New construction of U.S. homes rose less than expected in September as ground-breaking activity for multi-family dwellings fell sharply, highlighting the economy's uneven recovery path.
The Commerce Department said on Tuesday housing starts rose 0.5 percent to a seasonally adjusted annual rate of 590,000 units, below market expectations for 610,000. August's housing starts were revised down to 587,000 units.
A separate report from the Labor Department showed producer prices dropped an unexpected 0.6 percent in September. Analysts had anticipated prices would remain unchanged after rising 1.7 percent in August.
The housing numbers still look somewhat soft and that's a reflection of weakness in the consumer. The low PPI numbers mean that the Fed is in a position to keep rates unchanged for a while, said Subodh Kumar, chief investment strategist at Subodh Kumar & Associates in Toronto.
U.S. stock futures, which were lifted earlier after strong quarterly results from bellwethers Apple and Caterpillar, trimmed their gains on the soft housing and price data.
New construction activity in the volatile multifamily segment dropped 15.2 percent to an annual pace of 89,000 units. Groundbreaking for single-family homes, the largest component of the housing market, rose 3.9 percent in September to an annual rate of 501,000 units.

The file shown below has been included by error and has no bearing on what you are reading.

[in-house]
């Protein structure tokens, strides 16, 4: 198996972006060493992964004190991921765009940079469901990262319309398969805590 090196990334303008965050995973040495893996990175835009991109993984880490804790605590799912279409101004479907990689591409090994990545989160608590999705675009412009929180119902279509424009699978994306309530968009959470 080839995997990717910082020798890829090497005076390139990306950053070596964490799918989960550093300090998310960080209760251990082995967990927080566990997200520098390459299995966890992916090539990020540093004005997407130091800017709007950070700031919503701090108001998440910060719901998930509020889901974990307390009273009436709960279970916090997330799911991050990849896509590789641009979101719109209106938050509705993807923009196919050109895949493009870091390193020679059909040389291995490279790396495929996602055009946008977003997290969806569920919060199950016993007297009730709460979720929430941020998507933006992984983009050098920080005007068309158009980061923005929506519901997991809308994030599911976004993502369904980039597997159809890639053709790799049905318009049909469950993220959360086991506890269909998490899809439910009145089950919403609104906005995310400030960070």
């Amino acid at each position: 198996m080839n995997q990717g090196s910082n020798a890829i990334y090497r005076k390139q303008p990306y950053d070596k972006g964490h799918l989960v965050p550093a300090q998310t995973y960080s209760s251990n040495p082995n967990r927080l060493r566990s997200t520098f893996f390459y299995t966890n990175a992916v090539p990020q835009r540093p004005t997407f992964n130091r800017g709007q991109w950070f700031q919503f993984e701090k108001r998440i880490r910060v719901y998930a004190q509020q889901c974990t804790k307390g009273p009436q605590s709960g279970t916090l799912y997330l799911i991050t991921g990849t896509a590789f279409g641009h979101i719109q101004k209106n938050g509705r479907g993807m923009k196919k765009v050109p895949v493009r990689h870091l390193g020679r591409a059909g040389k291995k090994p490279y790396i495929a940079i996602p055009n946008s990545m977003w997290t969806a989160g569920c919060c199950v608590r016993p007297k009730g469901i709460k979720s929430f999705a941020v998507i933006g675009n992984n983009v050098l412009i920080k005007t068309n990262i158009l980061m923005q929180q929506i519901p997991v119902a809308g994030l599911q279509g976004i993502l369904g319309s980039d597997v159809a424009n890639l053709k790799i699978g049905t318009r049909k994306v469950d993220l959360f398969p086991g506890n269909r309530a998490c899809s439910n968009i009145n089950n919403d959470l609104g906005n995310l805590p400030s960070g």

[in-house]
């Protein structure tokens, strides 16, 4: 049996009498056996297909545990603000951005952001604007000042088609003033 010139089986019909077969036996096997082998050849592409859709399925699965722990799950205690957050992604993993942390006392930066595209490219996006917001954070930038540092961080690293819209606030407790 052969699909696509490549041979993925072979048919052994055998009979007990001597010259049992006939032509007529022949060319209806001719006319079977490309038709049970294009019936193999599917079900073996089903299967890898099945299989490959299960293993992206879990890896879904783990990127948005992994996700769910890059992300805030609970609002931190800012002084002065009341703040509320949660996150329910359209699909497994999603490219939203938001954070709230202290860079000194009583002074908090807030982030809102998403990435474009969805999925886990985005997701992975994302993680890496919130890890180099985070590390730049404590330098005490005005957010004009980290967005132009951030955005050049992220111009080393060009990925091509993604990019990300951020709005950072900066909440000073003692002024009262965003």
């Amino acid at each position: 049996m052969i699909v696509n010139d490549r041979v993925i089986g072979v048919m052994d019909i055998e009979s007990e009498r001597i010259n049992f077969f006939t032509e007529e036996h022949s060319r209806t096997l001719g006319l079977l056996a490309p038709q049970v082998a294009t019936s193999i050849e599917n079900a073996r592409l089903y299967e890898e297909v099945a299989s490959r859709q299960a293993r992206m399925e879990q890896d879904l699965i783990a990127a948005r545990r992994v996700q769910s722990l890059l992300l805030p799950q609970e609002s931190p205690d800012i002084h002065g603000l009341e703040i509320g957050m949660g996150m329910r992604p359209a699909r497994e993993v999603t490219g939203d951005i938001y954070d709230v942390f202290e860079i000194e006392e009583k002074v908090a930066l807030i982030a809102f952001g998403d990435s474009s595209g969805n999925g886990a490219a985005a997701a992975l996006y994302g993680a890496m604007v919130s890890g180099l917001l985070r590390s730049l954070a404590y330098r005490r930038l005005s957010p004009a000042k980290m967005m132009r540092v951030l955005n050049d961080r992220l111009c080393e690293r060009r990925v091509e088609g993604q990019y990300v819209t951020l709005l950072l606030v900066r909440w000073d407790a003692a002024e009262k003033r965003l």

Compared to September last year, housing starts were down 28.2 percent.
The housing market, the main catalyst of the worst U.S. recession since the 1930s, is crawling out of a three-year slump and residential investment probably contributed to economic growth in the third quarter, according to analysts.
New building permits, which give a sense of future home construction, unexpectedly fell 1.2 percent to an annual pace of 573,000 units in September, the Commerce Department said. That was the biggest percentage decline since April.
Analysts had forecast permits at 600,000 units. Building permits were down 28.9 percent compared to September last year.
A survey on Monday showed confidence among U.S. home builders edged down in October amid worries over the expiration of a $8,000 government tax credit for first-time buyers.
The incentive, which ends next month, has been widely cited as the main force behind the housing market's steady recovery.
Separately, prices paid at the farm and factory gate fell 4.8 percent on the year, which was steeper than forecasts for a 4.2 percent drop. Excluding food and energy, prices declined by 0.1 percent in September from the prior month, and were up 1.8 percent on the year.
The headline PPI numbers fuel the deflationary fears, said Doug Bender, managing director at McQueen, Ball & Associates in Bethlehem, Pennsylvania.
(Reporting by Lucia Mutikani and Lisa Lambert; Editing by Andrea Ricci)